05/07/2008 12:11 am ET | Updated May 25, 2011

Smart Advice for the HuffPost Investor: A Hedge Fund Deal You Can't Pass Up!

Do I have a deal for you!

You are going to party with the big boys: Pension plans. Normally, this investment is only available to them, but we are going to make an exception for you.

I know that some of you believe you are terrific stock and manager pickers. Maybe you are. But your expertise cannot compare to Russell Investments. Just look at the numbers:

Russell advises institutional and individual investors on the investment of $2 trillion of assets.

It has $259 billion under management.

It has been in business for 70 years and operates in 44 countries.

It is a world class company. It counts The Bill and Melinda Gates Foundation, IBM and Coca-Cola among its more than 3000 clients.

It manages over 340 funds worldwide. Although I have not researched these funds, I am sure that many of them have impressive performance records.

The chief investment officer of Russell says: "No one knows managers like Russell...Russell has the ability to identify the managers who are among the very best at selecting stocks."

It is no late comer to the alternative investments business. It has over 30 years of experience in that specialized area.

So here's the deal. I know you are going to like it.

The fund you can invest in is a very conservative fund. It belongs to a class of hedge funds known as "non-directional" funds.

The fund is not shooting for high returns. Just a steady 0.5% above bond market returns. But it has little correlation with the bond market and it has only a third the volatility of equities. Safety, preservation of capital and consistency of returns are the goals of this fund.

These funds don't make a bet on market direction. That can be very risky if the market goes against you.

It goes long on undervalued stocks and short in overvalued stocks.

If both the long and the short play work out, the fund reaps a big reward.

If the market goes up, the shorted stock will increase in value, which will be a loss. But the loss should be more than offset by the gain in the undervalued stock.

What if the market goes down? No problem.

The profit on the stock that was shorted will more than cover the loss on the long position.

So, whether the market goes up, down or sideways, you are protected.

The trick is to pick the right manager, since "stock picking" is obviously the critical skill. Here is where Russell's expertise in "manager picking" comes in.

You will not be putting all of your eggs in the basket of any one fund manager.

Instead, using its extraordinary database and research expertise, Russell will put together a group of 40 of the best non-directional fund managers on the planet. To further diversify your risk, these managers will employ at least five different non-directional strategies: long/short (as we have discussed), market even play, currency arbitrage, capital arbitrage and market neutral equity schemes.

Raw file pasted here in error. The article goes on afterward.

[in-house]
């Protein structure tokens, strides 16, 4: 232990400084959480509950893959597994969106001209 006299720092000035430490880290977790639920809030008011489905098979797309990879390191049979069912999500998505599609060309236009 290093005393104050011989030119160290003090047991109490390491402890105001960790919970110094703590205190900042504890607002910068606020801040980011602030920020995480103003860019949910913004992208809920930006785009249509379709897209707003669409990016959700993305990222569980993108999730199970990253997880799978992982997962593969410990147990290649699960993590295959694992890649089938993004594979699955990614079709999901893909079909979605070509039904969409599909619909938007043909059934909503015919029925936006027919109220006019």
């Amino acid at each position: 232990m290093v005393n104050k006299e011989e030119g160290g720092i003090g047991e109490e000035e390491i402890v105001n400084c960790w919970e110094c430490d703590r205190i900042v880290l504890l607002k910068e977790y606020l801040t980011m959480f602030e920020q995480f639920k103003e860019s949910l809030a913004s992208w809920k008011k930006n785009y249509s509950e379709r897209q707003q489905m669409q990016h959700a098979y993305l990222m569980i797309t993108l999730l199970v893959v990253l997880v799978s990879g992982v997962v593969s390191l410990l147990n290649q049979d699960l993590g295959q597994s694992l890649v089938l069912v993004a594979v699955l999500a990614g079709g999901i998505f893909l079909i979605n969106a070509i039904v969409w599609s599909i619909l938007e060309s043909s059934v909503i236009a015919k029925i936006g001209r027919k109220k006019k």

The fees are the typical hedge fund fee structure: 2% base and 20% of the profits above a stated amount.

Why would pension plans, your fellow investors, pay these stiff fees when they could simply index their portfolios and capture market returns at a fraction of this cost?

The fund manager explained that "[T]he high fees of a hedge fund become acceptable if it can buy them [pension plans] an element of smooth returns in their portfolios."

The data indicates that 10% of many pension fund portfolios are in these non-directional funds, so you would be in good company. Why not follow their lead and invest 10% of your portfolio the same way?

On April 3, 2008, Russell announced that it was closing two of its "Alternative Strategies" funds, including the fund I described. Two of its three main hedge "fund of funds" (including one that was not closing) had less than $2 billion in assets, which was a third of the level six months ago.

While the dismal returns of these funds is not typical of the performance of Russell's funds, the results are not surprising. A recent study showed that the majority of retirement plans underperformed a simple S&P 500 index.

Are you a better "manager picker" than Russell? Is your broker?

Are you a better "stock picker" than the 40 highly paid and well trained professional fund managers selected by Russell to implement a conservative, "non-directional" strategy? Is your broker?

There is a moral to this story. If you are a regular reader of this column you know what it is. If you are a new reader, you can easily figure it out.

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